Taking Your Photography to the Next Level
Possibly you are entering competitions but are having a hard time winning. You want to understand what can make or break a photograph in competition, but judges are not always clear about what they like and don’t like, or, more importantly, why.
Even if you aren’t competing you are probably driven to improve, and often it’s not obvious what to do next.
All of us photographers get stuck in ruts now and then. Many of us spend most of our time doing the same things we’ve been doing for a while; these ruts can be sufficiently comfortable and satisfying. Some inspired photographers recognize when this is happening, choose to tackle it, and somehow find a way to climb out and move up. The better you get as a photographer the more challenging this is.
Roy Sewall believes that the most constructive path forward is to constantly assess your photographic results and figure out what you could have done or will do better. This suggests we need analytical tools to assess photographs.
Over the last 8 years, Roy has judged 70 times at local and regional camera clubs. After listening to other judges for many years at NBCC, plus thinking back on his own judging, Roy compiled a thorough list of reasons that judges keep photos “in” or toss them “out.” His findings were that it only takes 4 “attractors” to make a great photograph, but there are over 60 “detractors” that can bring any photograph to its knees. These findings are the basis of the Critique Groups that Roy has run several times a year for the last five years.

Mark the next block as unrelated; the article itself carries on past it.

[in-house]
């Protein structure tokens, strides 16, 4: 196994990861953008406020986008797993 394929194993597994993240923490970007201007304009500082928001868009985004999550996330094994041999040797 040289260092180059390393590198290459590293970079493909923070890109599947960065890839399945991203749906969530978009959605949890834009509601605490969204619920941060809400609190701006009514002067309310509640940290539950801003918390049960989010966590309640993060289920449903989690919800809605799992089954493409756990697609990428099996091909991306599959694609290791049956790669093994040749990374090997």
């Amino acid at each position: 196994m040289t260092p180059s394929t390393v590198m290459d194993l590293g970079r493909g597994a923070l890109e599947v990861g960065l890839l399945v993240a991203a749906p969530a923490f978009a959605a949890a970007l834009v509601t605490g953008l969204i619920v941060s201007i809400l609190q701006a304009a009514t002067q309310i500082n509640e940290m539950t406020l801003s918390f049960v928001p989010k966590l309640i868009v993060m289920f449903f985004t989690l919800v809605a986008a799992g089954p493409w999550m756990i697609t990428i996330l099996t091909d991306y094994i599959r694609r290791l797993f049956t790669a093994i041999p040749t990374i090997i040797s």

This class illustrates each of these attractors and detractors with specific examples. The objective is to provide a well-defined basis for assessing one’s own photographs and learning from other people’s photographs.